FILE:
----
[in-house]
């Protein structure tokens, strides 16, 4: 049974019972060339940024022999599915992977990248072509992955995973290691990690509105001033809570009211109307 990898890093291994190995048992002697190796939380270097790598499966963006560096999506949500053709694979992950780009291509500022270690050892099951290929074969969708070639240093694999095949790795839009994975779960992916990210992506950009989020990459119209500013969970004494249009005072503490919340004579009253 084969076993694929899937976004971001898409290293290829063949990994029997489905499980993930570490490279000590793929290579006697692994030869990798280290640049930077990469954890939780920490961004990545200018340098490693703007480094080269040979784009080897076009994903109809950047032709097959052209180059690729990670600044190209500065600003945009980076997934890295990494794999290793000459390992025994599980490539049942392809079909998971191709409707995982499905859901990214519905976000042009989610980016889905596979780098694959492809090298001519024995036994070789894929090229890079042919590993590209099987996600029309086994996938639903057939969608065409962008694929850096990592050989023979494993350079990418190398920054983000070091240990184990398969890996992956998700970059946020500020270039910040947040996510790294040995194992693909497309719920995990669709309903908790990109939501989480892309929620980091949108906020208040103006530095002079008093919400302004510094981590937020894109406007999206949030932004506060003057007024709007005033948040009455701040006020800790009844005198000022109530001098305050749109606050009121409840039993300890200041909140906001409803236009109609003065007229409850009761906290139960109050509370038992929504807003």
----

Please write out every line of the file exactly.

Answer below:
[in-house]
């Protein structure tokens, strides 16, 4: 049974019972060339940024022999599915992977990248072509992955995973290691990690509105001033809570009211109307 990898890093291994190995048992002697190796939380270097790598499966963006560096999506949500053709694979992950780009291509500022270690050892099951290929074969969708070639240093694999095949790795839009994975779960992916990210992506950009989020990459119209500013969970004494249009005072503490919340004579009253 084969076993694929899937976004971001898409290293290829063949990994029997489905499980993930570490490279000590793929290579006697692994030869990798280290640049930077990469954890939780920490961004990545200018340098490693703007480094080269040979784009080897076009994903109809950047032709097959052209180059690729990670600044190209500065600003945009980076997934890295990494794999290793000459390992025994599980490539049942392809079909998971191709409707995982499905859901990214519905976000042009989610980016889905596979780098694959492809090298001519024995036994070789894929090229890079042919590993590209099987996600029309086994996938639903057939969608065409962008694929850096990592050989023979494993350079990418190398920054983000070091240990184990398969890996992956998700970059946020500020270039910040947040996510790294040995194992693909497309719920995990669709309903908790990109939501989480892309929620980091949108906020208040103006530095002079008093919400302004510094981590937020894109406007999206949030932004506060003057007024709007005033948040009455701040006020800790009844005198000022109530001098305050749109606050009121409840039993300890200041909140906001409803236009109609003065007229409850009761906290139960109050509370038992929504807003």